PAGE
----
In case you missed it, the blonde beauty was photographed earlier this week, rocking baggy black trousers, boots, an oversized blazer and cat-eye sunglasses, paired with a form-fitting white tank top.
While some fashion critics referred to the look as chic, other media outlets called it a "wardrobe malfunction." But Heard -- who tweeted that it was a "choice" and "#notamalfunction" -- says she isn't paying any attention to the haters!
"I don't care what people have to say about my fashion choices," she told ET's Nischelle Turner. "I dress for my own self. However, to say I had a malfunction because you could see my body? I'm not ashamed of it. I don't care how it looks to you or the effect it has on you."
"How dare you tell me it's a malfunction?" she continued. "My nipples or any part of me are not a malfunction."
Heard has been tremendously vocal on a variety of issues in the past few years, and doesn't seem to be slowing down anytime soon. Back in October, the actress was one of many men and women who gathered together in Washington, D.C., to protest Brett Kavanaugh's Supreme Court nomination after Dr. Christine Blasey Ford accused him of sexual and physical assault stemming from an alleged incident in the 1980s. After a heated debate in the Senate that same month, Kavanaugh -- who denied Ford's allegations -- was confirmed.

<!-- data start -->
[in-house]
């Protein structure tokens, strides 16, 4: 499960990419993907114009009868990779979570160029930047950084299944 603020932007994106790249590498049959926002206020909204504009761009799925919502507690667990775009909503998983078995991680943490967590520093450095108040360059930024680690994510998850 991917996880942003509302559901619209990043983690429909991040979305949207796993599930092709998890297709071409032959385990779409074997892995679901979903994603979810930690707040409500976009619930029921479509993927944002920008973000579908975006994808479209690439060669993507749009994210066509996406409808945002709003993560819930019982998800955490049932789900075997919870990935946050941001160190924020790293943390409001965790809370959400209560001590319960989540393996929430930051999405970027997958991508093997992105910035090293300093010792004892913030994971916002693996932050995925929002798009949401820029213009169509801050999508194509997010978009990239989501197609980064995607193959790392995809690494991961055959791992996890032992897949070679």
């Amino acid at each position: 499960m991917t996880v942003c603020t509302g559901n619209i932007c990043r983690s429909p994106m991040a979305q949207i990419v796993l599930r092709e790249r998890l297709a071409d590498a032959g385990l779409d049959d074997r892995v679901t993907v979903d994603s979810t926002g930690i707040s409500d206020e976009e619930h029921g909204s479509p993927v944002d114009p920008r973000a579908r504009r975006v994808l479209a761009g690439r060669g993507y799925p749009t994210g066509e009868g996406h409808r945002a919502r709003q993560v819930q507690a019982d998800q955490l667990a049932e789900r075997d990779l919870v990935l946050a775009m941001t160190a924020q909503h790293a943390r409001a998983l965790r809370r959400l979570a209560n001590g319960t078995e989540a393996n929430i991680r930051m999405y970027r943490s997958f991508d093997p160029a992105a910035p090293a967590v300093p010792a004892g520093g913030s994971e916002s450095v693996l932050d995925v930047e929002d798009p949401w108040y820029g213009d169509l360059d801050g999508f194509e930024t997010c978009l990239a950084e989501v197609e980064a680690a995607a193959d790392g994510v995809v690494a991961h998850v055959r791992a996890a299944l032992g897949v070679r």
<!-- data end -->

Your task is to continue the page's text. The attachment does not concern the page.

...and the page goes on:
In Heard's new cover story for Glamour's January issue, the actress opens up about confronting Sen. Jeff Flake at the time and explains why she's using her platform to help domestic abuse survivors.
"I took a moment for him to realize I did not want a selfie with him," she recalls about her meeting with the Arizona senator. "I thanked him. I told him that in my life I have done the unpopular thing, go up against a powerful system. It takes grace and bravery; it can feel lonely and terrifying."
Though she didn't mention him by name in the article, Heard appears to be referencing her ex-husband, Johnny Depp, whom she divorced in 2016 after allegations of domestic abuse.
"When a woman comes forward, she will be met with skepticism, hostility, and shame," Heard says. "All a man has to do is point to an incentive. He will. Or society will."
Hear more on Heard in the video below.